How to quote in an essay?

Quoting passages in books, essays, research papers and other articles depends on two things: (1) the appropriateness of the passage you want to quote and (2) the idea of your paragraph where you want to include the quotation. There are also at least two basic rules that you should follow when you are putting sentences directly from your source such as a book to your essay, for example. One, you should put the proper citation at the end of the direct quote. Two, you should always insert quotation marks at the beginning and at the end of your quote to indicate that the sentence in your paragraph is borrowed from another source.


Secondhand smoke is one of the primary causes of lung-related ailments including asthma. A scholar writes that “secondhand smoke may even be more dangerous than firsthand smoke” (Walberg, 2007).

Miller (2003) wrote that “secondhand smoke is one of the primary culprits of lung cancer” (p. 84). If he is right, it is therefore safe to assume that smokers should refrain from smoking in public places in order to save others from the dangers of lung-related ailments.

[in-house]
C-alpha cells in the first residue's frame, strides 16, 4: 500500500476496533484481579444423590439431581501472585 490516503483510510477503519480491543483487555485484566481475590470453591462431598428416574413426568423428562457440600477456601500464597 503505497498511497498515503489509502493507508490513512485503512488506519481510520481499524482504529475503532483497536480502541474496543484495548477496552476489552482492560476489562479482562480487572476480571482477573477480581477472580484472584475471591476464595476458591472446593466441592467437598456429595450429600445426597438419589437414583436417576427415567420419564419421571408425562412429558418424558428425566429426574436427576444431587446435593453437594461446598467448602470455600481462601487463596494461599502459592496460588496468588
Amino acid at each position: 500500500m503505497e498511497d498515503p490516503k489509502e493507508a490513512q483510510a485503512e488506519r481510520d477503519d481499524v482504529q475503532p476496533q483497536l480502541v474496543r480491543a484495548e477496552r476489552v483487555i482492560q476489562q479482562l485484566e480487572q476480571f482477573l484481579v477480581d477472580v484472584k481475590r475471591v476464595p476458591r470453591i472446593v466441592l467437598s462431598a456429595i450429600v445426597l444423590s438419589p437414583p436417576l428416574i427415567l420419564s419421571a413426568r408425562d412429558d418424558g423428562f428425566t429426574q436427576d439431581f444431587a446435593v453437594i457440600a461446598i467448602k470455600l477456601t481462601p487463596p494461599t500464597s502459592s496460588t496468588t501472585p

It is important to note that your citation for your direct quotes should follow the citation format required by your instructor. The examples given follow the APA 5th format.

It is also important that you should carefully select the quotes you want to incorporate into your essay, making sure that each direct quote is highly relevant to your paragraph’s main idea. Otherwise, your quoted line will make your argument or research weak.

As a general rule, note that quoted sentences or phrases that are more than four sentences should be inserted in your paper as a block text rather than as a part of the paragraph you are writing. Also, be sure if your instructor has imposed a limit on the length of direct quotations that you can use.

You should also provide a list of references or a works cited page at the end of your article which should include the sources where you borrowed the quotes.

Lastly, here are a few guide questions you can ask yourself before you decide to find and choose a line from an outside source that you want to quote:

  • Is the quote relevant to the paragraph I am writing?
  • Does the quote support or weaken the ideas in my paragraph?
  • Is the source material credible?
  • Are there better quotes in other articles that I can borrow?

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